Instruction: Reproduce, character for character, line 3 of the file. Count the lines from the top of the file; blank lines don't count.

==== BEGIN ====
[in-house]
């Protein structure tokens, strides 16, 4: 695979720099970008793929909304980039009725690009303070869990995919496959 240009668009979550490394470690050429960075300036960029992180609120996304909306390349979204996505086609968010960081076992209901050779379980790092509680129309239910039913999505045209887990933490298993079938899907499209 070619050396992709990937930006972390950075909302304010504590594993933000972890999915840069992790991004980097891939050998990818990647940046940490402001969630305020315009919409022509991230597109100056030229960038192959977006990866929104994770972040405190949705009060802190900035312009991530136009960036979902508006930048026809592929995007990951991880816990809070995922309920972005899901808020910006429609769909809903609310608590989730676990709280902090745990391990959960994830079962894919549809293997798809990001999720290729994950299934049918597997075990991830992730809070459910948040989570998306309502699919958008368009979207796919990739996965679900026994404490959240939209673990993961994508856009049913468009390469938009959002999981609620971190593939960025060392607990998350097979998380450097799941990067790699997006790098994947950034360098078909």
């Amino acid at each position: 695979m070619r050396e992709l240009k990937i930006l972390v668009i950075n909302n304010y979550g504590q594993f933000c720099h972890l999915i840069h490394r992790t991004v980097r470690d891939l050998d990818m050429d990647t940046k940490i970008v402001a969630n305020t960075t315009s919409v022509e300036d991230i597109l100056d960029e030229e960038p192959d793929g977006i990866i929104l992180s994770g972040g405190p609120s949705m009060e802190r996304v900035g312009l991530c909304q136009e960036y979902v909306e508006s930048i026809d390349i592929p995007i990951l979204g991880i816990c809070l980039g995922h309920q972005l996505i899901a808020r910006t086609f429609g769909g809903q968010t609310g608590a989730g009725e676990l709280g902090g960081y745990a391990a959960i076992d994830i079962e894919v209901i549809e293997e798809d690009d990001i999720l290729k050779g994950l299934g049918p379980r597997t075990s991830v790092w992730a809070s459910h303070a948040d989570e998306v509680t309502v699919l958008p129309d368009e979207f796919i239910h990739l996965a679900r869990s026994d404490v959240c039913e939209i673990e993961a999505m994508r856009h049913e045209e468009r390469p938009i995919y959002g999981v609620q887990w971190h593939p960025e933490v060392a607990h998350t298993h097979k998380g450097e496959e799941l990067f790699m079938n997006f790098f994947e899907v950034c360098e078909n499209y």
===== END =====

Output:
């Amino acid at each position: 695979m070619r050396e992709l240009k990937i930006l972390v668009i950075n909302n304010y979550g504590q594993f933000c720099h972890l999915i840069h490394r992790t991004v980097r470690d891939l050998d990818m050429d990647t940046k940490i970008v402001a969630n305020t960075t315009s919409v022509e300036d991230i597109l100056d960029e030229e960038p192959d793929g977006i990866i929104l992180s994770g972040g405190p609120s949705m009060e802190r996304v900035g312009l991530c909304q136009e960036y979902v909306e508006s930048i026809d390349i592929p995007i990951l979204g991880i816990c809070l980039g995922h309920q972005l996505i899901a808020r910006t086609f429609g769909g809903q968010t609310g608590a989730g009725e676990l709280g902090g960081y745990a391990a959960i076992d994830i079962e894919v209901i549809e293997e798809d690009d990001i999720l290729k050779g994950l299934g049918p379980r597997t075990s991830v790092w992730a809070s459910h303070a948040d989570e998306v509680t309502v699919l958008p129309d368009e979207f796919i239910h990739l996965a679900r869990s026994d404490v959240c039913e939209i673990e993961a999505m994508r856009h049913e045209e468009r390469p938009i995919y959002g999981v609620q887990w971190h593939p960025e933490v060392a607990h998350t298993h097979k998380g450097e496959e799941l990067f790699m079938n997006f790098f994947e899907v950034c360098e078909n499209y």